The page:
(p. B1) On a summer evening in 2004, as the Supercomm tech conference in Chicago wound down, a middle-aged Chinese visitor began wending his way through the nearly abandoned booths, popping open million-dollar networking equipment to photograph the circuit boards inside, according to people who were there.
A security guard stopped him and confiscated memory sticks with the photos, a notebook with diagrams and data belonging to AT&T Corp. , and a list of six companies including Fujitsu Network Communications Inc. and Nortel Networks Corp.
The man identified himself to conference staff as Zhu Yibin, an engineer. The word on his lanyard read “Weihua”—an accidental scramble, he said, of his employer’s name: Huawei Technologies Co.
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(p. B6) A review of 10 cases in U.S. federal courts, and dozens of interviews with U.S. officials, former employees, competitors, and collaborators suggest Huawei had a corporate culture that blurred the boundary between competitive achievement and ethically dubious methods of pursuing it.
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“They spent all their resources stealing technology,” said Robert Read, a former contract engineer from 2002 to 2003 in Huawei’s Sweden office. “You’d steal a motherboard and bring it back and they’d reverse-engineer it.”
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Theft and industrial espionage are relatively common in the global tech industry, and Huawei isn’t the sole company to face accusations of stealing foreign intellectual property. What set Huawei apart, its accusers say, was the flagrancy of its plagiarism.
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“They have made verbatim copies of whole portions of Cisco’s user manuals,” Cisco said in its lawsuit. Cisco manuals accompany its routers, and its software is visible during the router’s operation; both are easily copied, Cisco said.
The copying was so extensive that Huawei inadvertently copied bugs in Cisco’s software, according to the lawsuit.
“Huawei couldn’t release its routers for shipment until it fixed a substantial number of the common Cisco bugs contained in the Huawei routers” for fear of giving away the plagiarism, said former Huawei human resources manager Chad Reynolds in a court filing. Cisco declined to comment.
Cisco General Counsel Mark Chandler flew to Shenzhen to confront Mr. Ren with evidence of Huawei’s theft, which included typos from Cisco’s manuals that also appeared in Huawei’s, according to a person briefed on the matter.
Mr. Ren listened impassively and gave a one-word response: “Coincidence.” A Cisco spokesman said: “As a trusted company, we do not disclose information about private business meetings.”
Huawei settled Cisco’s lawsuit in July 2004, after admitting it had copied some of Cisco’s router software. A month later, Huawei told Light Reading it had fired Mr. Zhu, its man at Supercomm. He couldn’t be reached for comment.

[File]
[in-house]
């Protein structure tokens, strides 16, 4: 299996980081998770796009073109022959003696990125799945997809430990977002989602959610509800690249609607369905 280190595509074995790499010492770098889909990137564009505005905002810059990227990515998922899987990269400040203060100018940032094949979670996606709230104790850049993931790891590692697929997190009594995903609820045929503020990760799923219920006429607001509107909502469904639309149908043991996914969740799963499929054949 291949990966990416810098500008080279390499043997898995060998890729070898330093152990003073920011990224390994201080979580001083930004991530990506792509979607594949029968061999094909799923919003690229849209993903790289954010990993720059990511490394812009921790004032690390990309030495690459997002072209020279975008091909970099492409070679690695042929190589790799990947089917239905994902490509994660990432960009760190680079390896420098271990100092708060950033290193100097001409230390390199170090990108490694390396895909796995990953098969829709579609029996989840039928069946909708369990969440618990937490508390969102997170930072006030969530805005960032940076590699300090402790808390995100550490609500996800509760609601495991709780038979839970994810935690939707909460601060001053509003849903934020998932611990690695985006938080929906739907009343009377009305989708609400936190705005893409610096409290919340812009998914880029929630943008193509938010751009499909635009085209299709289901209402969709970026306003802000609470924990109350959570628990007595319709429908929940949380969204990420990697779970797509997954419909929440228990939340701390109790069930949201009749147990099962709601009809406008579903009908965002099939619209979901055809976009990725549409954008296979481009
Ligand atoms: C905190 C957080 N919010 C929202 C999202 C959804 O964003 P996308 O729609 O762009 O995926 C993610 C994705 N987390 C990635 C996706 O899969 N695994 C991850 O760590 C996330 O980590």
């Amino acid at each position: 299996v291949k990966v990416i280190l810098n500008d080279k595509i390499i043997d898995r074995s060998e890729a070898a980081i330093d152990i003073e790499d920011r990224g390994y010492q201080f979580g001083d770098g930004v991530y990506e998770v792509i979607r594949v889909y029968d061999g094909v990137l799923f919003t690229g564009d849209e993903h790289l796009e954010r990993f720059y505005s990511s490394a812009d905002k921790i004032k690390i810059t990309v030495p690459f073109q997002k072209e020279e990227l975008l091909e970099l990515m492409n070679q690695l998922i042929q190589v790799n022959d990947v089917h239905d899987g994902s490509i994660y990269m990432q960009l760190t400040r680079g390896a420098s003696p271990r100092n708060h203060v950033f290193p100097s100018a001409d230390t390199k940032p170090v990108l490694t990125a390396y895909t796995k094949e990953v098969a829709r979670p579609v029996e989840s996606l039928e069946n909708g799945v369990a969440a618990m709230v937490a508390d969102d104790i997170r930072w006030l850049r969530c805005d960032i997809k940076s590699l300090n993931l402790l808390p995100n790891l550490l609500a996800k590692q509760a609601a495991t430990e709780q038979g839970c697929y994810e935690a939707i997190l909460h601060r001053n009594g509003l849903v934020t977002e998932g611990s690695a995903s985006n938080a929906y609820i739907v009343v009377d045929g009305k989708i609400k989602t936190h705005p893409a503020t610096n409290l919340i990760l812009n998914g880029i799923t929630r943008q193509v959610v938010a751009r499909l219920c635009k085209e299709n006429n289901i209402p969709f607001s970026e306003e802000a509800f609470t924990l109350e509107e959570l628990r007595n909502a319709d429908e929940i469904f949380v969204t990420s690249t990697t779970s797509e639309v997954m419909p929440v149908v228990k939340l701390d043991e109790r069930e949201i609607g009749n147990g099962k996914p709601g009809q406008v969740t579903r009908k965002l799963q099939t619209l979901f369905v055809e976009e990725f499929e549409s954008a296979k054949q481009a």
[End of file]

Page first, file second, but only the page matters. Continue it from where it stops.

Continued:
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(p. B7) Rui Oliveira, a 45-year-old Portuguese multimedia producer, told the Journal he flew to Huawei’s Plano offices in May 2014 to meet Huawei executives, who were interested in his patents for a camera attachment to smartphones.
In a conference room, surrounded by a dozen empty chairs, Mr. Oliveira recalls, two Huawei executives listened as he shared data on his product which he hoped to license manufacturing to Huawei. He recommended pricing it at $99.95.
“We’ll talk later,” he says Huawei told him.
Three years later, a friend in Portugal asked him why Huawei was selling “his camera.”
“Huawei? That’s impossible! What?” he remembers saying.
Then he saw pictures: down to its beveled edges and rounded corners, the Huawei product was virtually indistinguishable from Mr. Oliveira’s patent. Huawei’s retail price? $99.99.
“I felt robbed,” Mr. Oliveira said.
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For all the wealth and power Huawei amassed, employees must watch the competition—or face the consequences.
Jesse Hong, a software architect at Huawei’s California unit, said in a lawsuit that his bosses ordered him in November 2017 to use fake company names to register himself for an industry conference organized by Facebook Inc. The social-media giant had invited other companies to a Telecom Infra Project meeting, a collaboration on network design, but excluded Huawei. The suit was confidentially settled in April.
Mr. Hong said he refused to carry out the directive, leading his supervisor to unleash a stream of abuse and a threat: “If you don’t agree on this, then you quit right now.”
After Mr. Hong declined, Huawei fired him. The company says it acted in good faith.
For the full story, see:
Chuin-Wei Yap and Dan Strumpf in Hong Kong with Dustin Volz, Kate O’Keeffe and Aruna Viswanatha in Washington. “China’s Tech Champion— Or Serial Thief?” The Wall Street Journal (Wednesday, May 25, 2019): B1 & B6-B7.
(Note: ellipses added.)
(Note: the online version of the story has the same date as the print version, and has the title “Huawei’s Yearslong Rise Is Littered With Accusations of Theft and Dubious Ethics.”)